Come and Join the Dance

This weekend I will be doing something – I am so nervous I can’t really talk it up, although the event itself will be marvellous – at the Oxford Reading Spree about reading in the EYFS. I could

  • fulminate about phonics
  • chide people on child-initiated learning
  • do other things on how to share books in group time that could have an alliterative title, but I can’t be bothered.

but in fact what I’m going to talk about is parental partnership and particularly about books.

Gillian Morrow and Nigel Malin, in the heady days of reasonably funded Early Years, proposed a model of parents and professionals working together. They suggested that partnership “which is often depicted in terms of a hierarchy of levels, for example from non-participation to partnership and control” can sometimes be seen by professionals “as a matter of ‘giving’” – and I wonder whether this means a giving but with the right to take back. Power really remains with the setting, and the role of the educator is to make up for parental deficiencies.  In Morrow and Malin’s more dynamic model, we see this undergoing changes. Most teachers will, I think, recognise that  changes in relationship between parent and professional are not necessarily easy, but their research is primarily into parents’ decision-making through committees, and one of the workers’ responses to the increased empowerment is telling:

…one of the good things has been becoming a lot less precious about your professional status. People on the Parents’ Committee respect you not because of your job role but because of their relationship with you

I return to this as I think about reading.

How well do we act as advocates for reading? How easy is it to fall back on institutional lines of power?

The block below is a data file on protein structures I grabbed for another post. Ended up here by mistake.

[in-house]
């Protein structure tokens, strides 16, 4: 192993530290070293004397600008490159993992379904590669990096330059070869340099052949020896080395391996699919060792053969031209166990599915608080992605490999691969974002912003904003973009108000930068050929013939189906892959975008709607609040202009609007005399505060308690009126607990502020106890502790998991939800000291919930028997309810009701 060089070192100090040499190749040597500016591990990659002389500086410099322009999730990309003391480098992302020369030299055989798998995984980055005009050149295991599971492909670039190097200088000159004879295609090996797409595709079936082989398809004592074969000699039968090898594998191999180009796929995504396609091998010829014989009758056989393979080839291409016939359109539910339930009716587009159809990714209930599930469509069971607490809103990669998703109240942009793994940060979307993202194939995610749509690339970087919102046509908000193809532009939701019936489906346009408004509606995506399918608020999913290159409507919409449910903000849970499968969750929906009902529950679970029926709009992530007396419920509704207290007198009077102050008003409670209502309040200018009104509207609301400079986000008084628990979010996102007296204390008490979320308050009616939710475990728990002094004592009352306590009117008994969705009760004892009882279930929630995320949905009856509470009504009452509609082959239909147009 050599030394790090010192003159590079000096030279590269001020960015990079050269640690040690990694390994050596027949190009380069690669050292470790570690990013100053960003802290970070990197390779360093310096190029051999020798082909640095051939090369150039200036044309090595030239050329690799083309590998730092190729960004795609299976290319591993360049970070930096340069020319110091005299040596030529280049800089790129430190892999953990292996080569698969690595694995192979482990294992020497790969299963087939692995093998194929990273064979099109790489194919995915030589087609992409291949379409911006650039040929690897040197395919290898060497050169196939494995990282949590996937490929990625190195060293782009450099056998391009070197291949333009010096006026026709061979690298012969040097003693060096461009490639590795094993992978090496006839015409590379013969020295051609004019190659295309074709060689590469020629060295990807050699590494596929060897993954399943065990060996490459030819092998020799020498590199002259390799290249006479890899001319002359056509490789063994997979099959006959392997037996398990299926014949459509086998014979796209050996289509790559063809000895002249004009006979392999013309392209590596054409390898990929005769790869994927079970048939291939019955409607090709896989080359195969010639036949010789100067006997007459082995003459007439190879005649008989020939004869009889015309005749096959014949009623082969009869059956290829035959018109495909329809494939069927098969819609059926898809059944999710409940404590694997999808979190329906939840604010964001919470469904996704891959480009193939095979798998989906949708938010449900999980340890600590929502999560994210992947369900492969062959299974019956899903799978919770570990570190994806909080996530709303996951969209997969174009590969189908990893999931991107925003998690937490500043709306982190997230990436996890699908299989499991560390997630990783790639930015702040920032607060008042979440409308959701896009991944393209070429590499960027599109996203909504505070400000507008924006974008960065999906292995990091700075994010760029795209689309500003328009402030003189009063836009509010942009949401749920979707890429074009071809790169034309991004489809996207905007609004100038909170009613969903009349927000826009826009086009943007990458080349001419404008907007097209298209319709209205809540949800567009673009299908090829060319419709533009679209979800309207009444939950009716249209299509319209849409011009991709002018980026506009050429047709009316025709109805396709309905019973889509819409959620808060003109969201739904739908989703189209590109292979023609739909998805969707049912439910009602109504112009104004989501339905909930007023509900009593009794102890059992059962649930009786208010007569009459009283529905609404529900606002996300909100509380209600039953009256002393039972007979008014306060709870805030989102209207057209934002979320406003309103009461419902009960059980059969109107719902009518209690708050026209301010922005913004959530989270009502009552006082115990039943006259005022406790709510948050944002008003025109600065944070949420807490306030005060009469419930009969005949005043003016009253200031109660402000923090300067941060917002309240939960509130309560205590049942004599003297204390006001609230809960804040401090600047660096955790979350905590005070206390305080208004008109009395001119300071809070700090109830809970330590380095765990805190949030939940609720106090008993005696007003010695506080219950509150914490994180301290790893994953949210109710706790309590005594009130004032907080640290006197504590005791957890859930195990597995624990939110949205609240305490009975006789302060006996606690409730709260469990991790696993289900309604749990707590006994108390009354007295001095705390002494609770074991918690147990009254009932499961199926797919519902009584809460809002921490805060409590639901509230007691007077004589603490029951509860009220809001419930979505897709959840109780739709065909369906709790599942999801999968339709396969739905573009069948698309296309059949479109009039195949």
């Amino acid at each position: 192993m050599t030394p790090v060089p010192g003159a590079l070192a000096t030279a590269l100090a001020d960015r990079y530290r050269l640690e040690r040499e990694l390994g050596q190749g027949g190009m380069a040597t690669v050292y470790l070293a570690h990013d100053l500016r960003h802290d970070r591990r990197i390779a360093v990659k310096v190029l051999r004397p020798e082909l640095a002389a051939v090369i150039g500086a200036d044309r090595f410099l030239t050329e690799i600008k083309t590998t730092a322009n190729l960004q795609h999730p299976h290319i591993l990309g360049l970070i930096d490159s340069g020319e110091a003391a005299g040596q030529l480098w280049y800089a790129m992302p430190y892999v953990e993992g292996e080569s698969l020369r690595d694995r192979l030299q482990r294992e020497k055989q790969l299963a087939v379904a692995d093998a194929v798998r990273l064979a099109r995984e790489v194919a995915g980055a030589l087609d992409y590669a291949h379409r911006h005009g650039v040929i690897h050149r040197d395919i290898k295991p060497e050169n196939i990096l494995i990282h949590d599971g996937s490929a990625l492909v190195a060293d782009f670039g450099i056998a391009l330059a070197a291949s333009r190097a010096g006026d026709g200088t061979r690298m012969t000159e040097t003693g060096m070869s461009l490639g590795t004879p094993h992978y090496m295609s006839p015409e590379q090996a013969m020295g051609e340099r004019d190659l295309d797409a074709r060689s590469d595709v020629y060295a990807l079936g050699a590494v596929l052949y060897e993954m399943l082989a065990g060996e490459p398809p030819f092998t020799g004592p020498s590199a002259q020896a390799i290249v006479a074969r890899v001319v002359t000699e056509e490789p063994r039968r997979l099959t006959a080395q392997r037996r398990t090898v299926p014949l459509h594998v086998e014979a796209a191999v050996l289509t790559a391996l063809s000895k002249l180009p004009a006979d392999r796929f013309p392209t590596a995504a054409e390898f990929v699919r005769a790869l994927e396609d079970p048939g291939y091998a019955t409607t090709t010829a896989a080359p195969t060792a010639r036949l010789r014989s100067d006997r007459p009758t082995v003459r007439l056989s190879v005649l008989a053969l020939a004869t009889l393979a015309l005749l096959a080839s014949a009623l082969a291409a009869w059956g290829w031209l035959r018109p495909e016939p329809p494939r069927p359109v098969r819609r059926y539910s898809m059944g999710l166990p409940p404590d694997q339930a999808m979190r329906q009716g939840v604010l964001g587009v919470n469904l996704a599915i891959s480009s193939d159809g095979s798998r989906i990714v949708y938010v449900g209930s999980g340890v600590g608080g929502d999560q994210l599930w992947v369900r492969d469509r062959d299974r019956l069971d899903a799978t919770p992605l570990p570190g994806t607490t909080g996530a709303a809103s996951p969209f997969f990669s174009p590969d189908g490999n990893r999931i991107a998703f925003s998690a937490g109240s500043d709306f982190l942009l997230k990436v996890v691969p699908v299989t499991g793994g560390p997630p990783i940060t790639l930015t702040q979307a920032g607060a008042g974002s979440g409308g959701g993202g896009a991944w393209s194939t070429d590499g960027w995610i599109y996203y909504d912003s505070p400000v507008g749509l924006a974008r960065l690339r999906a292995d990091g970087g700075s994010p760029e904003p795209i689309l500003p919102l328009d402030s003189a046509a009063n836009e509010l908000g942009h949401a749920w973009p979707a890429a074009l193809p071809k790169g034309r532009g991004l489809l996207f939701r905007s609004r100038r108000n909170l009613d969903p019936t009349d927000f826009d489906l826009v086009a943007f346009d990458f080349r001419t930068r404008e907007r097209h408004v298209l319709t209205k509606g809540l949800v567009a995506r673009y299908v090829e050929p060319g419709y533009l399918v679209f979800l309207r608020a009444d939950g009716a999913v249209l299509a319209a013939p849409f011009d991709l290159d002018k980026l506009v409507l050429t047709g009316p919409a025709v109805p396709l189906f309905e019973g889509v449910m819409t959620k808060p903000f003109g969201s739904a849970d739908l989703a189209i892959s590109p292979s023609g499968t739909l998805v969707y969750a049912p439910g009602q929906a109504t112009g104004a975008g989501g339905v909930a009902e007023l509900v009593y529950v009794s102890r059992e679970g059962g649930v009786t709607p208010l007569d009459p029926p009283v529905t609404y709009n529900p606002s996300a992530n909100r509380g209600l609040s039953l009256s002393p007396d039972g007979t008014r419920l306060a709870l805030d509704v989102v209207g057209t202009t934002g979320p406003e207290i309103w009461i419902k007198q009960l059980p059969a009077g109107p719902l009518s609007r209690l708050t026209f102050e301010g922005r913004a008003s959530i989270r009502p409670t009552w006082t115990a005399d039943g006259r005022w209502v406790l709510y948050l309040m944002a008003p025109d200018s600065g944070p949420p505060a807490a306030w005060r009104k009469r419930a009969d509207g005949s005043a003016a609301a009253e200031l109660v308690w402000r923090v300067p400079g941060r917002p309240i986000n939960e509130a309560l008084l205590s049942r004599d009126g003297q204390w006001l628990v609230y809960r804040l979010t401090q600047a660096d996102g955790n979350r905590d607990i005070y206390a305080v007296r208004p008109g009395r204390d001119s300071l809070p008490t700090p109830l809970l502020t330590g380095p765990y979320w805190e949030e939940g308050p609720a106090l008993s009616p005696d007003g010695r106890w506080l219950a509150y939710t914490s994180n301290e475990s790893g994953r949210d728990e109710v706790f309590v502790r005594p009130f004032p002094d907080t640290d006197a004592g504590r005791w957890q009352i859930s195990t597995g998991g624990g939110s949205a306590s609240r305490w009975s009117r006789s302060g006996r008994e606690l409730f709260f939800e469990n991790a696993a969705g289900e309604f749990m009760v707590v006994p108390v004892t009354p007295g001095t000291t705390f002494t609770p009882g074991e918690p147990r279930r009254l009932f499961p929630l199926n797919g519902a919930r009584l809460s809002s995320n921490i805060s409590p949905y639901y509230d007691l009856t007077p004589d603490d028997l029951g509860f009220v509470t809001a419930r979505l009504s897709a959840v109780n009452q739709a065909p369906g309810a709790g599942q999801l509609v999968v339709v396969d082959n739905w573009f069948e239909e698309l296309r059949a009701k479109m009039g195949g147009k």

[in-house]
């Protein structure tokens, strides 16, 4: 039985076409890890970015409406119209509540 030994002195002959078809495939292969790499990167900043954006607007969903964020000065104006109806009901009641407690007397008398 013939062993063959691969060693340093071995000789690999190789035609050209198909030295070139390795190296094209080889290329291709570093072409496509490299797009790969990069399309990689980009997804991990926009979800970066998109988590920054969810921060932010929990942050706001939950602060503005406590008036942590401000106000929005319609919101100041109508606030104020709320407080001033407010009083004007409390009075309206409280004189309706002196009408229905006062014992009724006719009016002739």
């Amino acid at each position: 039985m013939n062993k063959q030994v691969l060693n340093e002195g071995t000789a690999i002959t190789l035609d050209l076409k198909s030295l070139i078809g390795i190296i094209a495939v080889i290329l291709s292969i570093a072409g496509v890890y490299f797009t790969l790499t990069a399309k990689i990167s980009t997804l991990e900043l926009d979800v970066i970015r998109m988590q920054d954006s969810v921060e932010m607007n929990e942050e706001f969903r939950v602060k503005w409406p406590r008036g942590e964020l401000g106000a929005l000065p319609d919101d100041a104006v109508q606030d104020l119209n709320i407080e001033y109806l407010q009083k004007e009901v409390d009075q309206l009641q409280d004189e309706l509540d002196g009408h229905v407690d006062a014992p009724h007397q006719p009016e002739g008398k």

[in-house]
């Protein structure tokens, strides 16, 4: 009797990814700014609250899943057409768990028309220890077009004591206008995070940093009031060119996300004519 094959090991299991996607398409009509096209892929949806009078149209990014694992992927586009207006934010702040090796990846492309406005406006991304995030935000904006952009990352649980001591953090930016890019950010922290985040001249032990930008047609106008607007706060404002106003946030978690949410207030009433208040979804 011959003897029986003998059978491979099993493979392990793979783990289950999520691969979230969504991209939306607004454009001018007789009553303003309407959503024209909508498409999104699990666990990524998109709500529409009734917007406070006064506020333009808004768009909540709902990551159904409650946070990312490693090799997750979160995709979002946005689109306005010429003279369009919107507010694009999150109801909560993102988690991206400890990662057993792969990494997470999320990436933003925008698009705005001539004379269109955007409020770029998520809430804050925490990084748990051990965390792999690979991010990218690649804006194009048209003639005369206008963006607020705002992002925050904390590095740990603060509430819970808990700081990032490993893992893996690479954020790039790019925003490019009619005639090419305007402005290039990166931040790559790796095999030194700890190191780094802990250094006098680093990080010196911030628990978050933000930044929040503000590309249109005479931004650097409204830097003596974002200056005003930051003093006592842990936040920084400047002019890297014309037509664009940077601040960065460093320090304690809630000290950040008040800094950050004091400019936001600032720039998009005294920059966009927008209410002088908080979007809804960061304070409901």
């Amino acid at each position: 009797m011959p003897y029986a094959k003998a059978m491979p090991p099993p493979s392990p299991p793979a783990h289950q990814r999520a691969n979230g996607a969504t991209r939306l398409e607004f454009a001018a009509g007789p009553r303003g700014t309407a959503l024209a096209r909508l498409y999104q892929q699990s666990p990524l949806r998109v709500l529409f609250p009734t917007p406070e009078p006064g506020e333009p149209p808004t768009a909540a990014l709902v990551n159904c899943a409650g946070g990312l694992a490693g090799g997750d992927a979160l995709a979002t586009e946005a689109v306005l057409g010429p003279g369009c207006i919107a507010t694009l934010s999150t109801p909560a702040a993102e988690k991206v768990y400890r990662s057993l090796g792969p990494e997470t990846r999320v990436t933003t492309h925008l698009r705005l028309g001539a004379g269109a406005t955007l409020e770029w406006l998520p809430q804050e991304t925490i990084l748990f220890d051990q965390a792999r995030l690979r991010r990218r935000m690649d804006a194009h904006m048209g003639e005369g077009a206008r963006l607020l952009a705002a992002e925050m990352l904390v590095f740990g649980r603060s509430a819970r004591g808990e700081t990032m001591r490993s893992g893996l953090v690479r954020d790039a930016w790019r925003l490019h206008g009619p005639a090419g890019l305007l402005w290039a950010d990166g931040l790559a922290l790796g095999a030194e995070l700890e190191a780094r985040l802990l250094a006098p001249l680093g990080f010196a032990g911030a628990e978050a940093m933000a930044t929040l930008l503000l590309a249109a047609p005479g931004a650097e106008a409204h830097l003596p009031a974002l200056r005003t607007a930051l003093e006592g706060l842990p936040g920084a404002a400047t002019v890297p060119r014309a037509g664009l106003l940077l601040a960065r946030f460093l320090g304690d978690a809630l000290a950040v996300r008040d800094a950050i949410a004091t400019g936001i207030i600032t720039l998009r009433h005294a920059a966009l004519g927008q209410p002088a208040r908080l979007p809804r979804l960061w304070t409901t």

I have recently heard (but now cannot trace) the story of the school that threatened a child with detention if the parents didn’t read with the child three times in a week; I remember a parent’s anger at reading in the child’s reading record a telling-off for not keeping the reading record up-to-date…  These are indicative of a power relationship in which a home-school agreement is for the parents to agree to comply. They/we comply with what the school deems fitting. This is, I think assumed in the legislation, which states that a home-school agreement must contain “the responsibilities which the parents of such pupils are expected to discharge in connection with the education of their children” – assumed, I think, that it is the school that sets those expectations. This seems to me a far cry from the EYFS statement that

[c]hildren learn and develop well in enabling environments, in which their experiences respond to their individual needs and there is a strong partnership between practitioners and parents and/or carers…

So what is this strong partnership – and especially when we are talking about fostering literacy in EYFS – what does the professional have to do? Assume or require compliance? Or become the dancer, inviting parent and child to join? And if the latter, how much does the professional need to understand that long story from the first, cuddly book-sharing to the child making their own choices in a library?

This is what I will be exploring, all in 20 mins, on Saturday. No pressure, then.



Gillian Morrow  & Nigel Malin, (2004) Parents and professionals working together: turning the rhetoric into reality  Early Years Volume 24, 2004 – Issue 2, Pages 163-177






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